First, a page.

The highlighted sentences are fascinating, and the point goes beyond OS design—we should be wary of introducing “run-time isolation” (or perhaps more generally any sort of hard communication barrier) in an effort to achieve modularity and encapsulation. Programming languages, and especially languages with nice type systems, already give us all the tools we need to encapsulate and make systems modular.
More recently, in the cloud computing world, we’ve seen the rise of microservices. In one sense, it’s a positive development: people now understand that when you are building a multi-node system that scales, you must explicitly conceive of it as a distributed system and architect accordingly. Before that, people wanted to hope that could be avoided. Here’s a brief, biased history of cloud computing:
But, something has been lost. With the rise of microservices, we’re now sticking physical barriers between parts of our code as a way of enforcing modularity. As this post argues, echoing the point made above regarding microkernels, “you don’t need to introduce a network boundary as an excuse to write better code”:
The simple fact of the matter is that microservices, nor any approach for modeling a technical stack, are a requirement for writing cleaner or more maintainable code. It is true that since there are less pieces involved, your ability to write lazy or poorly thought out code decreases, however this is like saying you can solve crime by removing desirable items from store fronts. You haven’t fixed the problem, you’ve simply removed many of your options.
The Unison approach is to eliminate as much as possible any needless friction that might exist when defining multi-node systems or in moving between factorings of these systems, but to also have a very explicit API. Remote effects are tracked, and the programmer has full control over where data is stored and where computations take place. So we don’t pretend we are writing a single-node system, but we also don’t deal with the particulars of communication. We specify that a computation must hop to another node, but don’t get down to the level of sending network requests or parsing/serializing JSON. Any boundaries between ‘services’ are handled using ordinary compile-time encapsulation, in the Unison language.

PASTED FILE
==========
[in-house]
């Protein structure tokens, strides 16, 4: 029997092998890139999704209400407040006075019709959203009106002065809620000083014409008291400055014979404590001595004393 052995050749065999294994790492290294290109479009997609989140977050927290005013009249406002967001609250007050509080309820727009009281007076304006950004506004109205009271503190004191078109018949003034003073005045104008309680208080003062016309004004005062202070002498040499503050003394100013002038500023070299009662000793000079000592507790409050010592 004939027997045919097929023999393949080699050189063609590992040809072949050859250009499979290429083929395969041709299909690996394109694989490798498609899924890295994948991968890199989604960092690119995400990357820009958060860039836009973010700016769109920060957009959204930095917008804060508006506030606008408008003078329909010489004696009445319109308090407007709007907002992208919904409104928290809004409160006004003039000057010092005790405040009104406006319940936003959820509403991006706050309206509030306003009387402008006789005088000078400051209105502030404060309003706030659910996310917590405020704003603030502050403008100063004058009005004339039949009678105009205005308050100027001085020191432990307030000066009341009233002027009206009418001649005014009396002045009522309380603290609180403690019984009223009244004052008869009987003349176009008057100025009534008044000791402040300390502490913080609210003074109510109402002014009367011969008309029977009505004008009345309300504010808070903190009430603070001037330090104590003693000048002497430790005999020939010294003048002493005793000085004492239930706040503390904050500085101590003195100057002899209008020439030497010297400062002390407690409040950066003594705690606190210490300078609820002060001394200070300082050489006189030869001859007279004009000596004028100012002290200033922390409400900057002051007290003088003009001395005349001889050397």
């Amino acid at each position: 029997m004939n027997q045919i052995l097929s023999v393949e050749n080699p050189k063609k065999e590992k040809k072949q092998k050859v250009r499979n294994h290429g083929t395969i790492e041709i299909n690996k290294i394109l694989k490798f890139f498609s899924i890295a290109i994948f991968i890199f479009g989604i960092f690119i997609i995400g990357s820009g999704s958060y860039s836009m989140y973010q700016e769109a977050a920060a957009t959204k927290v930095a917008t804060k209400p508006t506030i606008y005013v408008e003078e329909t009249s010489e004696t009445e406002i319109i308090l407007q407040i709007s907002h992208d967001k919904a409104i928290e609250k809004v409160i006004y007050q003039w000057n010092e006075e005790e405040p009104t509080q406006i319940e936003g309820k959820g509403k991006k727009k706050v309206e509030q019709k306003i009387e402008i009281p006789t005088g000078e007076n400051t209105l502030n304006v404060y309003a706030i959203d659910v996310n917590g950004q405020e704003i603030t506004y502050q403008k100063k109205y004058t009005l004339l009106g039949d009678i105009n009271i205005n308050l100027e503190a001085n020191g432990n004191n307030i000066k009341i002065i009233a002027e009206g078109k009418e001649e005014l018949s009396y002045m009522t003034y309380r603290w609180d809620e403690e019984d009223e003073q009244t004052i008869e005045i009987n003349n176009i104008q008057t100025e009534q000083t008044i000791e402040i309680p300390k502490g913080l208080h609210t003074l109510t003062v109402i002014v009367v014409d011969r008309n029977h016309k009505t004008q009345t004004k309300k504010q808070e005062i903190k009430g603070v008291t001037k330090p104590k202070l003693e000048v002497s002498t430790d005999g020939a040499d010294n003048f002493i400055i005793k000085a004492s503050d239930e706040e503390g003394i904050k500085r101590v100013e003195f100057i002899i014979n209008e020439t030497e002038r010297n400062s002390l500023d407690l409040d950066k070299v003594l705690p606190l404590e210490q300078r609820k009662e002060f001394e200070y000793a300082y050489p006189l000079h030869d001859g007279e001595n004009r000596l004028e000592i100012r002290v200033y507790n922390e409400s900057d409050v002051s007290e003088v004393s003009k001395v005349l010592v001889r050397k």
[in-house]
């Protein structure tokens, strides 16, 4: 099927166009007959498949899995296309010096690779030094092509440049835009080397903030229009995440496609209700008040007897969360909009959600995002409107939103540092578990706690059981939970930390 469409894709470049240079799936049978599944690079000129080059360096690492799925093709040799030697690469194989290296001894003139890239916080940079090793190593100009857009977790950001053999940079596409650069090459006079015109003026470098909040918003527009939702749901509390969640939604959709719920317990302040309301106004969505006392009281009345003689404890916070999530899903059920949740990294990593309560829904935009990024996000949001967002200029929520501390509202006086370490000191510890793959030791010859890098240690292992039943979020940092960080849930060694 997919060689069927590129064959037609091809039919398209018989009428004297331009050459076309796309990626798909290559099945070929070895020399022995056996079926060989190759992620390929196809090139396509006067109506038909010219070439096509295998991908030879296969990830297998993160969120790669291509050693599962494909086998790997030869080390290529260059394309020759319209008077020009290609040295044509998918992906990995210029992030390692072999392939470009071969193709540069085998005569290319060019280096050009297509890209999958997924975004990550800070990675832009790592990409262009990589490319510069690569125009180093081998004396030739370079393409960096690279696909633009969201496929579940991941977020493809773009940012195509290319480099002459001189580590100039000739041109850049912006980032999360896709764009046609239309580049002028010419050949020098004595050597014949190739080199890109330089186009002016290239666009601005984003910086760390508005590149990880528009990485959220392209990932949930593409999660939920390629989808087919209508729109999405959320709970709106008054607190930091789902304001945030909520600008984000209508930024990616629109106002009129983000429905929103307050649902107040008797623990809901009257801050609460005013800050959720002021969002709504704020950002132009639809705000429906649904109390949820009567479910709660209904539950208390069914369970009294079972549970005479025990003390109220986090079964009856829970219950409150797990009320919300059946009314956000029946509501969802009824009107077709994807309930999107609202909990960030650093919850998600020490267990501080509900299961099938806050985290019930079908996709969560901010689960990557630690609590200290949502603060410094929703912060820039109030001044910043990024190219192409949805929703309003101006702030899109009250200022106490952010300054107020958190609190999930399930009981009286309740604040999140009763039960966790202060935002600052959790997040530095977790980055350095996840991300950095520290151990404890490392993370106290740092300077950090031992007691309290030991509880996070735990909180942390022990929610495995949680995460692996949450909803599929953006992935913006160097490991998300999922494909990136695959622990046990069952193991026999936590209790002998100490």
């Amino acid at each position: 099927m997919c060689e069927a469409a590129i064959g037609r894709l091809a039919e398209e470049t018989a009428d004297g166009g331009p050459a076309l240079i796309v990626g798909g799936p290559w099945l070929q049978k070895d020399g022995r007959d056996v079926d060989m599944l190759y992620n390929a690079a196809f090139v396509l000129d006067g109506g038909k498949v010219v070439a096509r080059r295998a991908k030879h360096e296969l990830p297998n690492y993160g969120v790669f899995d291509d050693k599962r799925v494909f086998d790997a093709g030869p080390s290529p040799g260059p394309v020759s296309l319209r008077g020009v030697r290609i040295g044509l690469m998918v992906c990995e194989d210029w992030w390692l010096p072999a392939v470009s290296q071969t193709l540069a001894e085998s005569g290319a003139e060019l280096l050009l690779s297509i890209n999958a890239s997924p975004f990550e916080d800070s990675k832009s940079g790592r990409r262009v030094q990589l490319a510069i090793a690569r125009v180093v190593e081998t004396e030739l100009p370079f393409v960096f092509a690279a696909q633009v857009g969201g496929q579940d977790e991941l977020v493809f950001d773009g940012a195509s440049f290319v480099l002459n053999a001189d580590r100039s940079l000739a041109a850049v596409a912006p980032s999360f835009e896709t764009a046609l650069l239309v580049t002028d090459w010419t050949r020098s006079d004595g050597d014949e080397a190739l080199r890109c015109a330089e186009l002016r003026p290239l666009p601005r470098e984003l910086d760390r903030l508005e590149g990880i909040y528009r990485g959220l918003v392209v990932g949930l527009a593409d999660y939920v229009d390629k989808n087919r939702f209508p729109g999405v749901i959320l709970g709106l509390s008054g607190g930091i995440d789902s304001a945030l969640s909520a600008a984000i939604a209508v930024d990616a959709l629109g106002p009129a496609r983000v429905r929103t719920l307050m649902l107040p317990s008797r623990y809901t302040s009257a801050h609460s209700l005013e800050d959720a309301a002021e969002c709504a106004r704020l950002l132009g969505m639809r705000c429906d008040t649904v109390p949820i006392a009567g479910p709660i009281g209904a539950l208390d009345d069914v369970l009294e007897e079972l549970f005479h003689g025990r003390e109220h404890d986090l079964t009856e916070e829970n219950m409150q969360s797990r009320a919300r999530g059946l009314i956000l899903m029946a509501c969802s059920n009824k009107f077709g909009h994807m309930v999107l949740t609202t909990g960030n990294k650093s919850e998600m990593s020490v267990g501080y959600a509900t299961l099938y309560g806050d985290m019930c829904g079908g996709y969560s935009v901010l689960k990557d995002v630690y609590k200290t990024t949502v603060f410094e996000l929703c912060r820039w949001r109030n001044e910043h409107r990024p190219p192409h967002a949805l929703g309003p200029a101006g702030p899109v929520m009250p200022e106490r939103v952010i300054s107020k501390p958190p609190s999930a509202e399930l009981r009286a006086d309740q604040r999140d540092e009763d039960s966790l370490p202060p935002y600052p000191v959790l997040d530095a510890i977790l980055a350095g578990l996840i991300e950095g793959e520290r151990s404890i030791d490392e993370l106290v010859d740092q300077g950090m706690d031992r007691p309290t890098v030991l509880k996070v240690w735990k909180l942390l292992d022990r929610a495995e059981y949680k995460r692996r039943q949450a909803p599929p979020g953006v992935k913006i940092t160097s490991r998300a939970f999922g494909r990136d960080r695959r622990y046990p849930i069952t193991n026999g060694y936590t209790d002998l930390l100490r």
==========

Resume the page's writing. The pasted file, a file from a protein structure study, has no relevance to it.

Though the API is explicit, we can write more declarative code by introducing abstractions. We build these abstractions using ordinary Unison code that can be inspected and tweaked, not via an autoscaling (often proprietary) black box with whatever knobs Amazon or Google decides to expose.
Aside: I think there’s nothing inherently wrong with trying to use some sort of autoscaling black box. These black boxes will always have some usages they fit quite well and for which they’ll be highly productive. The risk with using them is it’s often very difficult to predict, at the outset of a project, whether everything you’ll need to do can fit conveniently inside the box, and migrating out of the box later can be extremely painful. I also somewhat dislike these black boxes because they often end up being more complicated than advertised, and require lots of special purpose knowledge to use effectively. (And often, even if you have an example that does XYZ, it’s completely unclear how to modify your code so it does something slightly different.)
The tech we use today for building distributed systems forces a very rigid structure on us. Your language can’t talk well about provisioning and deployment, so that’s always handled via a totally separate phase, using separate tools. Your language can’t conveniently move data and computations between nodes with zero friction, so you have to work within some pre-established microservice skeleton you decide on in advance. These constraints have huge costs, both in terms of the amount of boilerplate and complexity they foist on us, and in terms of the engineering costs of making changes to our software systems. Without all these constraints, you have a lot of freedom to factor your distributed systems in Unison however you like. And I have lots of questions about how to organize distributed Unison programs.
But the questions I have are ‘the good kind’ of questions: what will I do with all this newfound freedom? And: What will I spend my time building, now that I’m not mired in writing boring plumbing code?comments powered by Disqus